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As entrepreneurs and marketers, we can sometimes fall into the trap of asking questions that are just a bit too self-centered. How can I grow my business? How can I make more money? How can I become more visible? It’s a ‘me, me, me’ approach that limits our creativity and puts the focus on the destination rather than the journey. By looking a little bit deeper, we can identify the questions behind these questions and propel our businesses to the next level.

So let’s change the question a little and seek to gain some deeper insights. What is the core of any successful business? Of course, you need a great product or service. But the true core of your business is your most loyal, engaged customers. Without them, it’s impossible to create value from your services. Always remember to use quality website content writers as well to tackle the latest content marketing trends.

So let’s look at a different question:

How can I provide my customers with an experience that they’ll truly love?”

In the attempt to understand this question, it’s incredibly important to realize a core point: Fundamentally, customers don’t care about our products and services. They care about themselves, and the value that they can realize from the services that we provide. At the most basic level, customers care about the following three things:

  1. Feeling valued and appreciated.
  2. Receiving something of worth in exchange for their time.
  3. Being entertained and engaged.

Building a strong brand relationship with your customers is a critical step towards creating a sustainable community of passionate individuals who will support your products. A relatively large group of unengaged followers is not nearly as powerful as a mid-sized base of highly engaged individuals, simply because your conversion rates in the second case are going to be dramatically higher. Obviously we want to grow our followings, but what we’re really looking for is passion.

So let’s focus on passion and engagement; building that rabid fan base that is absolutely committed to your product. Here are four steps you can take to develop a more passionate following:

  • Relate to your customers as equals, and understand that they’re real people.
  • Provide them with value whenever possible.
  • Interact and engage with them to demonstrate that you care.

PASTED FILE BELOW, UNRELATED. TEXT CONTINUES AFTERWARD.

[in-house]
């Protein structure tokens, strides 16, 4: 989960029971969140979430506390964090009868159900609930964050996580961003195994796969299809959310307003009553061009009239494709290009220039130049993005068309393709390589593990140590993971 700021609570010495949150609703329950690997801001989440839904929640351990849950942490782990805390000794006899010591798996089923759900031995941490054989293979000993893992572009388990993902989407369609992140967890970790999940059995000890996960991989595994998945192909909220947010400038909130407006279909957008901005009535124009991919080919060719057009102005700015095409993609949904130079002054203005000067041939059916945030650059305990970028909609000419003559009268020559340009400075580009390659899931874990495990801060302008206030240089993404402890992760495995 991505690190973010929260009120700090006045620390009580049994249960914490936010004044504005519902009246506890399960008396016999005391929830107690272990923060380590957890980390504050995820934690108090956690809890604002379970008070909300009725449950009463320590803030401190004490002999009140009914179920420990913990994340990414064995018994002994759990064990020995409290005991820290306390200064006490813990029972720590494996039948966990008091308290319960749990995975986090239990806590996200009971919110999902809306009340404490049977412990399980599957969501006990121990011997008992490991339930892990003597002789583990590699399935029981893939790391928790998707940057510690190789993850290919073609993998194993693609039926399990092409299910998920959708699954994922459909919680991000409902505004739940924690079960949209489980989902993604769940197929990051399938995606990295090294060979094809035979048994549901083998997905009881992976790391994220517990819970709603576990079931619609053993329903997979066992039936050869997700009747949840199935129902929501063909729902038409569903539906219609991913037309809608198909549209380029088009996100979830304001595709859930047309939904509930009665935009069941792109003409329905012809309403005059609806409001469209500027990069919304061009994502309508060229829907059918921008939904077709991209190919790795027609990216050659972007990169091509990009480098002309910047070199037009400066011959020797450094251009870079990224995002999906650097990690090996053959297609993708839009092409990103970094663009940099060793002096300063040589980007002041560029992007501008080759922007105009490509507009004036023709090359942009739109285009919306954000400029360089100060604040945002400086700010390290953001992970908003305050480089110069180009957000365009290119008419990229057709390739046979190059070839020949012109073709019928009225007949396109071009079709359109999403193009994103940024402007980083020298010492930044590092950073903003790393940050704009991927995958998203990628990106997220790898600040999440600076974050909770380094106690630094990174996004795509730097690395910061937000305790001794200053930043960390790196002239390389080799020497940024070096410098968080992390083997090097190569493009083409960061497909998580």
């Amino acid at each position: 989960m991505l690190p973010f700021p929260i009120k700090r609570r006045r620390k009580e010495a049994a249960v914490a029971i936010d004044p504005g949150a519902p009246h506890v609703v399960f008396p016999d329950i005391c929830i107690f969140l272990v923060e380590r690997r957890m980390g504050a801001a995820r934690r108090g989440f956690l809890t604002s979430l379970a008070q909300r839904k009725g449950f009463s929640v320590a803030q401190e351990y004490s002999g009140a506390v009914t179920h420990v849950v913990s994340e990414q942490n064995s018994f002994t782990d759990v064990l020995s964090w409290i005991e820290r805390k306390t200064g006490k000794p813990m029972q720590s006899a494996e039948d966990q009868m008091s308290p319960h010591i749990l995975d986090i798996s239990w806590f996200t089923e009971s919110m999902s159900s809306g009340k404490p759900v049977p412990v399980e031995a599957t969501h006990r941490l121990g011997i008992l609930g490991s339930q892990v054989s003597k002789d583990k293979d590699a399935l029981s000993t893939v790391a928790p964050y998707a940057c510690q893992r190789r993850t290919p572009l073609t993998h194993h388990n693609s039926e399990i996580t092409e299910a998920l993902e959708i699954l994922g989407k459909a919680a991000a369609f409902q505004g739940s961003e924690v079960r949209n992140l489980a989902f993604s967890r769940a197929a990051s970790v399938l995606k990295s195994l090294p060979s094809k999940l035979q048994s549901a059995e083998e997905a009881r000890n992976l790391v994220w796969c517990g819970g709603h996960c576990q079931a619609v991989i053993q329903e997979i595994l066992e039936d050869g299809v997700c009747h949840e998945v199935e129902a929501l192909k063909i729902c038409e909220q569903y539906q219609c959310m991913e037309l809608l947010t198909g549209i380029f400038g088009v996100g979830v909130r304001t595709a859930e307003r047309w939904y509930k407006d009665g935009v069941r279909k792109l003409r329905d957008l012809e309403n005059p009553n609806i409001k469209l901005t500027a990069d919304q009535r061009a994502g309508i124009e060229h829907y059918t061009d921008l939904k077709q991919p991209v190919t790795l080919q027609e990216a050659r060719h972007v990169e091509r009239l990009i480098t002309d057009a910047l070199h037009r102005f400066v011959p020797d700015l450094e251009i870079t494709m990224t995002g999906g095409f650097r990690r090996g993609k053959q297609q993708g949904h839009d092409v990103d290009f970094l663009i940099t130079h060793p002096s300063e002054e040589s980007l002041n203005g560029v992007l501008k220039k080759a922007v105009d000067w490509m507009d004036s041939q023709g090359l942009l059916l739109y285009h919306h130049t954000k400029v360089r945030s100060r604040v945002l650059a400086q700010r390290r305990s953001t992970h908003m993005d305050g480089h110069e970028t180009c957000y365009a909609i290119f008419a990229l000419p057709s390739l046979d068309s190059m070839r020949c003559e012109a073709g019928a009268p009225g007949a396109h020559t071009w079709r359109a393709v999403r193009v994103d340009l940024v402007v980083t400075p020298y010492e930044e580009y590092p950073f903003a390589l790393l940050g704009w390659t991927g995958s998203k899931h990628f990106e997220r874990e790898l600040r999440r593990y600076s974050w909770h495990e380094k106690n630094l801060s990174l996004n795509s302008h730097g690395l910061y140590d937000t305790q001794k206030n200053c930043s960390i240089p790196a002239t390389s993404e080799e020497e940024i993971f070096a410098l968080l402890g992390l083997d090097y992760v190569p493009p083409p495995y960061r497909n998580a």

• Connect real relationships, value adds, and effective engagement by creating a web of quality content.


Why Equals Are Better Than Customers

Let’s look at two very common scenarios to illustrate a larger point. Both of them start with calling customer service because your widget broke:

  1. An electronic operator answers the call and directs you to input the number of the department you wish to reach. After clicking through a variety of obscurely-named menus for a few minutes, a voice on the other line says, “Hold please.” After a few minutes on hold, the voice returns and says, “Hi, name please.” After taking your name you hear, “How can I assist you?”
  1. After a few rings, the phone is picked up by a person who says, “Hi, my name is John. How can I help you today?”

Unless you’re a glutton for punishment, you probably prefer the second scenario to the first. It’s more efficient and less frustrating, but the real difference is that in case two the company is treating you with more respect. They’re valuing your time and relating to you on a human level, which is one of the most effective ways to build trust.

The lesson here is simple: Equals are better than customers. Treating someone as a “customer” implies a power relationship, you have something that they want and are withholding it until they provide you with the appropriate amount of money. It’s fundamentally unbalanced, and the incredible level of competition in today’s markets has provided individual consumers with the flexibility and power to reject that paradigm and hold out for companies that relate to them on a more human level.

The goal of smart brands is to humanize the relationship. Even the biggest, most established brands in the world are going out of their way to become “human-centric” rather than “customer-centric.”



The goal is to humanize our marketing efforts!

Human-centric marketing focuses on the following tenants:

  • Relate to your customers as people, and understand that they have individual needs.
  • Focus on providing value rather than moving merchandise.
  • Understand that people are not passive participants in marketing.
  • Constantly engage and entertain your following.
  • Create a pure and simple experience.

As brands move more towards building passion and engagement amongst their following while treating them as equals, they’re relying less and less on traditional marketing techniques.


The Death of Traditional Marketing…?

Outside of simple intuition, there are many statistical measures that indicate that traditional outbound marketing is falling by the wayside. Traditional advertising has long been understood to be very low efficiency; it delivers fewer leads that any other forms of marketing per unit of spend. Even more concerning for traditional marketers is the fact that over 84% of 25 to 34 year olds say they have left a website they liked simply because of the presence of disruptive advertisements. Traditional forms of advertisement aren’t even neutral for consumers, they’re actively intrusive.


When was the last time someone actually enjoyed their conversation with an outbound marketing call?

Remember the core point above: consumers don’t care about your brand, they care about themselves. Therefore, the core purpose of any brand’s marketing strategy should be to educate their followers and provide them with consistently great value. Inbound marketing does this, outbound marketing doesn’t.

Ultimately the content we create has to have some impact on our bottom line as well, but focusing purely on that bottom line as an end goal is a surefire way to alienate your audience. The more value you provide your audience with, the more comfortable they will be with being sold to.